MSU ant curator contributes to global biodiversity map project

Contact: Meg Henderson

STARKVILLE, Mississippi – A Mississippi-based scientific illustrator and ant curator contributes to a global insect map and also uses his talent to design covers for a leading scientific journal.

Cover of Science Advances with art design by Joe MacGown

Mississippi Entomological Museum Ant Curator Joe MacGown is part of a team producing a groundbreaking map of global ant biodiversity that stands poised to change understandings of where and how ants live and function, and where stricter conservation guidelines and policies may be programs are needed to protect them.

The project is led by Benoit Guénard and Evan Economo from the Biodiversity and Biocomplexity Unit at the Okinawa Institute of Science and Technology in Japan. The scientists used machine learning to create the map based on marking precise coordinates from published ant studies. From this data, they can use statistical models to predict the geographic distribution of each species.

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The maps and dataset were published in a recent issue of Science Advances, the open-access multidisciplinary journal of the American Association for the Advancement of Science. As well as being a major contributor to the content of the map, MacGown is an accomplished artist who created the cover illustration for the August 5 issue of the journal. He said both the map and his years of research inspired the featured artwork.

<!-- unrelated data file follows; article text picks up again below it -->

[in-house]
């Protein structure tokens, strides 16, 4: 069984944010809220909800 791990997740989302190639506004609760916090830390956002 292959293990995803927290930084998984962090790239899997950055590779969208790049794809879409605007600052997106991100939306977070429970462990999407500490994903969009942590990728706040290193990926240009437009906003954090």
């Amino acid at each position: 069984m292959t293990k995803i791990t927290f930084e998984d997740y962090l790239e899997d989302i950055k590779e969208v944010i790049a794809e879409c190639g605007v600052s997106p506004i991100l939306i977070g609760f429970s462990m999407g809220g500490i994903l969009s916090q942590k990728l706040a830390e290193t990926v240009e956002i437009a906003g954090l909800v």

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“The image of the world map is a drawing from 1689, when the world was not fully known. The ants I drew are Solenopsis invicta, or red imported fire ants, known for their migratory activity and economic importance,” he said.

MacGown has worked at MSU’s Entomology Museum since 1988, even after semi-retiring in 2020. Two decades ago, the museum joined a US Department of Agriculture-funded fire ant study and worked to identify and collect other ant species that interact with fire ants. It built up a sizeable collection of ants and other insects during this period.

“In the beginning there weren’t any databases of research collections on ants, so I started a website for the museum, initially for my own use,” MacGown said. “Over the years we have added data from our expanded collections. In terms of the number of specimens, our collection is the second largest publicly accessible university collection. As one of the few ant websites 20 years ago, our work at MSU paved the way for today’s big websites.”

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For more information on the Mississippi Entomological Museum, visit To access the Science Advances issue with MacGown’s cover, visit

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